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Steelhouse Lane Ghost Hunts, Paranormal Eye Uk Ghost Hunts

Steelhouse Lane Lockup Birmingham Ghost Hunt

Steelhouse Lane Lockup Ghost Hunts / Birmingham Ghost Hunts 

The Old Nick, with its heavy steel cell doors, Outdated chilling interview rooms, many flights of wrought iron stairs, long open gallery landings, it`s no wonder this place has an eerie and chilling atmosphere. There is most certainly a sense of dread, and we would say it’s not for the faint hearted. Screams and cries can be heard from the creepy cold cells, Metal cells have been heard slamming shut, the sound of pacing footsteps. Talking and chattering are often heard when walking through the open landing areas. Can you brave the night inside this old Lock with the Paranormal Eye Team?

Spend the night inside this harrowing vast old police station, this location has a very eerie feel and that`s with the lights on! The Feeling of fear hits you upon entering and although this location now sits empty, you are most defiantly not alone.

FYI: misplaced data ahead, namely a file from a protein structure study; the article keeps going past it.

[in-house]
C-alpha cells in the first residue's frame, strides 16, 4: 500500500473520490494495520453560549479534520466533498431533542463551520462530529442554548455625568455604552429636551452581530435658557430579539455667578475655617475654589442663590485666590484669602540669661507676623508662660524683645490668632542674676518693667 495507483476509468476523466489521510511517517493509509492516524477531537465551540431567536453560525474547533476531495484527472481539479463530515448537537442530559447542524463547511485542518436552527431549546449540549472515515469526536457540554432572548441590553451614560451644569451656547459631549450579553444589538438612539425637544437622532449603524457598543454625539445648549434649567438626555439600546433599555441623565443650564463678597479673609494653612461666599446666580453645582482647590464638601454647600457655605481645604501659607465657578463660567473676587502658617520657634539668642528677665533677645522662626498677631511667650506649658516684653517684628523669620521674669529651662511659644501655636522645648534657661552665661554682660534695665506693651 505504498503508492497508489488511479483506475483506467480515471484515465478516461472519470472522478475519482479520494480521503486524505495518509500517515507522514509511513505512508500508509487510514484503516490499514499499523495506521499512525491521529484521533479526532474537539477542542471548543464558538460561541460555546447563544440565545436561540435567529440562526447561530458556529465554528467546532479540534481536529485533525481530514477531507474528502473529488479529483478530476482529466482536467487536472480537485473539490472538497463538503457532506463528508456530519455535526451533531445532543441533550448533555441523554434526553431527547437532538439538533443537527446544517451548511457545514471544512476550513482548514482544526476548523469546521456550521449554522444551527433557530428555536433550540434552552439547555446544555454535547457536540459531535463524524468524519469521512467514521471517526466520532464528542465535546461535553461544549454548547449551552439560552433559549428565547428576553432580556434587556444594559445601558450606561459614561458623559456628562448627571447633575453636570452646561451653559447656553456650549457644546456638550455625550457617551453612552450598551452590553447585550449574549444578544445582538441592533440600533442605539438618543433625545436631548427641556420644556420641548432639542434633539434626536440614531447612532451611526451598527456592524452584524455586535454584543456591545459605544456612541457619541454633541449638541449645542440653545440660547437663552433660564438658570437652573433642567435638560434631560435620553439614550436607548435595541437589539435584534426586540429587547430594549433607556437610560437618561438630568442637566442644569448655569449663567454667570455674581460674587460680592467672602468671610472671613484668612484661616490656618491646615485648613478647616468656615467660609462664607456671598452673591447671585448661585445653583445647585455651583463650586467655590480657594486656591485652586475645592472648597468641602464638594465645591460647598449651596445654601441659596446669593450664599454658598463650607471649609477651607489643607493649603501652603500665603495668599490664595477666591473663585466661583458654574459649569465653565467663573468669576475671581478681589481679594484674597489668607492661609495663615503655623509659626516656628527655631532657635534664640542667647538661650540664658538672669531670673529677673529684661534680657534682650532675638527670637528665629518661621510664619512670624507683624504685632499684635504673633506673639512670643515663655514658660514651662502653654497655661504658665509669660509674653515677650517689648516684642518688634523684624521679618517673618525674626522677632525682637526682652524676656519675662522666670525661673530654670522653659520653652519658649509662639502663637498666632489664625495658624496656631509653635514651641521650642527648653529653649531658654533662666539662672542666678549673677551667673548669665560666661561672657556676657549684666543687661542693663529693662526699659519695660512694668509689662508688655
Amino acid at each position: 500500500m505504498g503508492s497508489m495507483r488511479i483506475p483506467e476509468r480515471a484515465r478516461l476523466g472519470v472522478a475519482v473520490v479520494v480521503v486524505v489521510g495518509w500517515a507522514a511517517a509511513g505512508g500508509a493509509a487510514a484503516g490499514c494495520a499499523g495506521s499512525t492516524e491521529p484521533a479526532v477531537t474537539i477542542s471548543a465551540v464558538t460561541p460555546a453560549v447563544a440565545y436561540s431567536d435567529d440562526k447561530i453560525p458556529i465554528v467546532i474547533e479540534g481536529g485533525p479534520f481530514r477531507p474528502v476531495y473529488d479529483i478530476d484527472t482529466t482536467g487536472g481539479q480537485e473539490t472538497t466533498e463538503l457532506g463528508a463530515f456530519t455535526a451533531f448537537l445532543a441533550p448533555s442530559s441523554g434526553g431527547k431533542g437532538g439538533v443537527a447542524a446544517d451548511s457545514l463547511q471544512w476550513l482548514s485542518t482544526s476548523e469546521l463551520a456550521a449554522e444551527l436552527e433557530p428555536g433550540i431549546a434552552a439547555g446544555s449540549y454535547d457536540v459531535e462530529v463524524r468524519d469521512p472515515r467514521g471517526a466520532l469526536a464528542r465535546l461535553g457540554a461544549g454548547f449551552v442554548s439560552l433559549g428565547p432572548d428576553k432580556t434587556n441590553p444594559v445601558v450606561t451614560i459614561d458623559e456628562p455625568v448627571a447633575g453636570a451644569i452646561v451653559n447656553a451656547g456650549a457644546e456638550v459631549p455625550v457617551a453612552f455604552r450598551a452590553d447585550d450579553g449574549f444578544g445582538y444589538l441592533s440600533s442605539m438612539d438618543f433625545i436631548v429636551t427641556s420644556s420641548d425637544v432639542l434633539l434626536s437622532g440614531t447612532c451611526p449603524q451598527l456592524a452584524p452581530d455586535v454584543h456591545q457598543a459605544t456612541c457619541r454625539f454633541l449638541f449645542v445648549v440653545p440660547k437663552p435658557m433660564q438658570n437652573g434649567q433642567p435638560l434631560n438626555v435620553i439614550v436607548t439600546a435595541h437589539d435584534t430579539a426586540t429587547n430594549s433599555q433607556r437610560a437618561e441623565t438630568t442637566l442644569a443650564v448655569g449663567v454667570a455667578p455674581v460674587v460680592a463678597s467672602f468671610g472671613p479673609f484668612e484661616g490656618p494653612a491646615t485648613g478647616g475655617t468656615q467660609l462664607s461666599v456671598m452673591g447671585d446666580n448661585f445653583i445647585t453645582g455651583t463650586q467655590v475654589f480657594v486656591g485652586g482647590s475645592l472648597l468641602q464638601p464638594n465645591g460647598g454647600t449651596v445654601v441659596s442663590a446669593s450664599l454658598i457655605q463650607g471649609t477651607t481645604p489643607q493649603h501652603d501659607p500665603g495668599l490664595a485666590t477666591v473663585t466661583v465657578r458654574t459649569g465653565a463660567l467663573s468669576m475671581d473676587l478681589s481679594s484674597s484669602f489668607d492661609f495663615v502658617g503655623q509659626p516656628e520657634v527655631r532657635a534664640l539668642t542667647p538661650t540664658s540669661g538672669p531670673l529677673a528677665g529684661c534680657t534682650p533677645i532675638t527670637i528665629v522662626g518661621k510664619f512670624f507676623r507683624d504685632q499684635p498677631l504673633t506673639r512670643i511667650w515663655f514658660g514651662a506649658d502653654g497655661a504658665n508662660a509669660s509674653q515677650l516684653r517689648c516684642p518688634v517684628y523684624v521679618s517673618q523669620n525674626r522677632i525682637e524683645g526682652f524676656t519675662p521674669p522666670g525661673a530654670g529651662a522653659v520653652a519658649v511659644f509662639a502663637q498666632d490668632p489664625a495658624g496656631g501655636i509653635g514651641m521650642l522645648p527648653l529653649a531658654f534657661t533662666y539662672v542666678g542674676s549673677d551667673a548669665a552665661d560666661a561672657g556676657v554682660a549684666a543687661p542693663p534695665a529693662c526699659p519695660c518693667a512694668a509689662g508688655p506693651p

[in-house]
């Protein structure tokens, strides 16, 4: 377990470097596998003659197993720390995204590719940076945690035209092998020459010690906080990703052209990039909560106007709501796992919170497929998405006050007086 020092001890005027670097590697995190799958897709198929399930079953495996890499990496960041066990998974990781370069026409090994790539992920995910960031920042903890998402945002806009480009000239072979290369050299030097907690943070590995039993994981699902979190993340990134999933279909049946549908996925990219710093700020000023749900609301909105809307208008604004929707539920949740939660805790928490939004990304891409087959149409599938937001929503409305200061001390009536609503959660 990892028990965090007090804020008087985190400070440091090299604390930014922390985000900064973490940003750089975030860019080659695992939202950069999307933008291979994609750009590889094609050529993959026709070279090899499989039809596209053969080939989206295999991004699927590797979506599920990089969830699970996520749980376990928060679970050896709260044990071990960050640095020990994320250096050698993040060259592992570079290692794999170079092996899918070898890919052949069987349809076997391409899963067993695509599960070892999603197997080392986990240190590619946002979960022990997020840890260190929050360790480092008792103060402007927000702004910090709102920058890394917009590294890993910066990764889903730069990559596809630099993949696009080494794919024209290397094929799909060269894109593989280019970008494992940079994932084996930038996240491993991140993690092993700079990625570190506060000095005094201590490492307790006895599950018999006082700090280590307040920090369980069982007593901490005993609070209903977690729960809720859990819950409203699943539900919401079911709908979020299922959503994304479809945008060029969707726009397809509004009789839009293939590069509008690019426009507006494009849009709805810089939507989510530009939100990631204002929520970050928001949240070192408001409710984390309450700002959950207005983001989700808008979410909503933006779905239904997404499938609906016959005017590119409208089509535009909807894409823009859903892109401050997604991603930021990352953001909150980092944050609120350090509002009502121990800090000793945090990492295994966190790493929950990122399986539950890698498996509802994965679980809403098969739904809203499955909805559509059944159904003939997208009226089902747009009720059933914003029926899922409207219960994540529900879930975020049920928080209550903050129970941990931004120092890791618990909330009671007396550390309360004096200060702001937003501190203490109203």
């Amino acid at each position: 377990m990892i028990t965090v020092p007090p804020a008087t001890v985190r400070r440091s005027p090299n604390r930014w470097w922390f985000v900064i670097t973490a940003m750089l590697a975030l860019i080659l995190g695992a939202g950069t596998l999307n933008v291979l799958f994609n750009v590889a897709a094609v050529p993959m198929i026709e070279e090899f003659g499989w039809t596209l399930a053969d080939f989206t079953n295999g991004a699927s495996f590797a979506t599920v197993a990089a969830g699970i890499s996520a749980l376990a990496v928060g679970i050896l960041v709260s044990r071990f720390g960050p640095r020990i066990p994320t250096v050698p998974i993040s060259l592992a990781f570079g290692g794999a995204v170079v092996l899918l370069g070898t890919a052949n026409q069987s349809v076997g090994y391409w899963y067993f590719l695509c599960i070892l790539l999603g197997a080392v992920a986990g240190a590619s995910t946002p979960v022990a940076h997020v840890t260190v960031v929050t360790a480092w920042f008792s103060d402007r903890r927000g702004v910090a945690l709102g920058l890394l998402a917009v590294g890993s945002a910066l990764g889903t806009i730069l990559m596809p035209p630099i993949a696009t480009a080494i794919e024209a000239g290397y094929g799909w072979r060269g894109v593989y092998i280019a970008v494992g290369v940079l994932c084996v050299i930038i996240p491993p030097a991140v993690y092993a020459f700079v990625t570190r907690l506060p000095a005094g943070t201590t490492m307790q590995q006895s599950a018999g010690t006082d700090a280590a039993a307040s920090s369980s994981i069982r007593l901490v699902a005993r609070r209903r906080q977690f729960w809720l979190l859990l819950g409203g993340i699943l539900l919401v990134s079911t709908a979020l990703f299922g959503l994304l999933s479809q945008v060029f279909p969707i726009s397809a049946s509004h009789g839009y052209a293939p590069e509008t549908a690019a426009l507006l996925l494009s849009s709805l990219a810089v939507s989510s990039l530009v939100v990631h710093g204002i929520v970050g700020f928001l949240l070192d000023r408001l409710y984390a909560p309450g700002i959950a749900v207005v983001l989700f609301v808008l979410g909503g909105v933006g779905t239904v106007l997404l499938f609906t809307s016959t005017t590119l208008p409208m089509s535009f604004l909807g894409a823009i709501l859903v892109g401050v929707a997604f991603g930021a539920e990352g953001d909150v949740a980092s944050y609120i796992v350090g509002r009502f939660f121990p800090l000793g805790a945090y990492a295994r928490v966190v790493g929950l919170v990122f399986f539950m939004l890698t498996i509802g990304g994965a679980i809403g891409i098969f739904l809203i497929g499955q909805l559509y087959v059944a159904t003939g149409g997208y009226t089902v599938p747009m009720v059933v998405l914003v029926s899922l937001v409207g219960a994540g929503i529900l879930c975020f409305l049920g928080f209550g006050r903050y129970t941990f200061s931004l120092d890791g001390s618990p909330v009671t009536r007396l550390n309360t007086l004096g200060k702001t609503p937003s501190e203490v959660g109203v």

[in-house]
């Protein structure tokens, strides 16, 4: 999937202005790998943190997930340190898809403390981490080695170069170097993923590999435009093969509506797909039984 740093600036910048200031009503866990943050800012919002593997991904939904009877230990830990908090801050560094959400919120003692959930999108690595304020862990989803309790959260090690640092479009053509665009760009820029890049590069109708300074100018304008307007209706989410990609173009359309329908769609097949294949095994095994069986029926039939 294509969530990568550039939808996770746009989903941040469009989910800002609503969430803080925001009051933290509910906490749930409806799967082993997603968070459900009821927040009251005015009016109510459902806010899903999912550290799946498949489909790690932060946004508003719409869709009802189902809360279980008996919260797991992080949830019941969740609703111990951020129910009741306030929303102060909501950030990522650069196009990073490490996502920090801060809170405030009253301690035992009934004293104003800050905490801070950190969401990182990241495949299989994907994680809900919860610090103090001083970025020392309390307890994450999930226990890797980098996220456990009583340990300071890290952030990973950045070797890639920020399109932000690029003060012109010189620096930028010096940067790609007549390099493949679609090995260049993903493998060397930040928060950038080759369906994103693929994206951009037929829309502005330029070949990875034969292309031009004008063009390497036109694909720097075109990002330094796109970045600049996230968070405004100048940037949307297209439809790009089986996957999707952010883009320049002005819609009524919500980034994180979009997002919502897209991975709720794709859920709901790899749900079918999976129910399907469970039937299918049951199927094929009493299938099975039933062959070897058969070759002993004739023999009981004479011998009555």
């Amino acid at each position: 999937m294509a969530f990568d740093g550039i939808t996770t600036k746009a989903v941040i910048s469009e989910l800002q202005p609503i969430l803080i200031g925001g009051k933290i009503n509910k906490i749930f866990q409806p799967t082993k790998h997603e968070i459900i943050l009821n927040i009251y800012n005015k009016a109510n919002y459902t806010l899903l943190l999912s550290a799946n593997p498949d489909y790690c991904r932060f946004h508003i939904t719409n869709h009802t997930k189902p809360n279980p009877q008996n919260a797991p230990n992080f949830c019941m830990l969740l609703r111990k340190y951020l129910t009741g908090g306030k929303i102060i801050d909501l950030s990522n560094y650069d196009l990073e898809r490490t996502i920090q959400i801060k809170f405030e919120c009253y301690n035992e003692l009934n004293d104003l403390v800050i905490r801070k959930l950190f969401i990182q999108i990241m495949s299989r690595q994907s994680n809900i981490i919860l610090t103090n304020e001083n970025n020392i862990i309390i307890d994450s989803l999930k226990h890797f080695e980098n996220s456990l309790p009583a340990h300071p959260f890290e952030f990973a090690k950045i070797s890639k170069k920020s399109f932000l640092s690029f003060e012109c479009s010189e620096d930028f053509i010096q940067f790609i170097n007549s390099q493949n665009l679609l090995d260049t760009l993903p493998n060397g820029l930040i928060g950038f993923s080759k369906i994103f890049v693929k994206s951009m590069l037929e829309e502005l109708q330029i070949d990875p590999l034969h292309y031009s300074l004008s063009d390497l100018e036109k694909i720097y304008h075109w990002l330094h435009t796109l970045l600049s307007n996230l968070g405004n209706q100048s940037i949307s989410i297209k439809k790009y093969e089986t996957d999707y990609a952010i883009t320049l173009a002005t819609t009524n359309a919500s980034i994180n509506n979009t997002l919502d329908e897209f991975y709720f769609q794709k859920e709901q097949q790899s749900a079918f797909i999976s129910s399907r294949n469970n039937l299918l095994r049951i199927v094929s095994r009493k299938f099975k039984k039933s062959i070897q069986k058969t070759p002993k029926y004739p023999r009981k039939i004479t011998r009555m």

The lock Up has a long history dating back to Victorian times, Steelhouse Lane Police Station was built to hold 50 of The West Midland`s most hardened criminals, Fred West was one of those that was also held here.

Join the Paranormal Eye Team as we go in search for those that haunt this old lock up.  

The History of Steelhouse Lane 

Steelhouse Lane is one of the oldest Police Stations and lockups in the country with a Grade 2 listed status,

Steelhouse Lane police station Was a police station in central Birmingham, England. It was built for the Birmingham City Police and opened in 1933 as their Central Police Station, replacing a Victorian station on the same site. It remained in use by their successor, the West Midlands Police; the carvings over the entrances, including the coat of arms of Birmingham, are by the local sculptor William Bloye.

The station sits on a plot of land at the rear of the former Victoria Law Courts (now a magistrates' court), which was initially acquired to extend the court building. It faces Birmingham Children's Hospital.

The 1933 station itself, Was not a listed building. Still, the adjacent, late-nineteenth-century cell block on the corner of Coleridge Passage has given Grade II protection on 8 July 1982 for its particular architectural interest: the three-story building has a brick and terra cotta facade with many ornaments, and it has a slate roof. The station sits in Birmingham City Council's Steelhouse Lane conservation area, designated in October 1993. A tunnel links the cell block to the courts.

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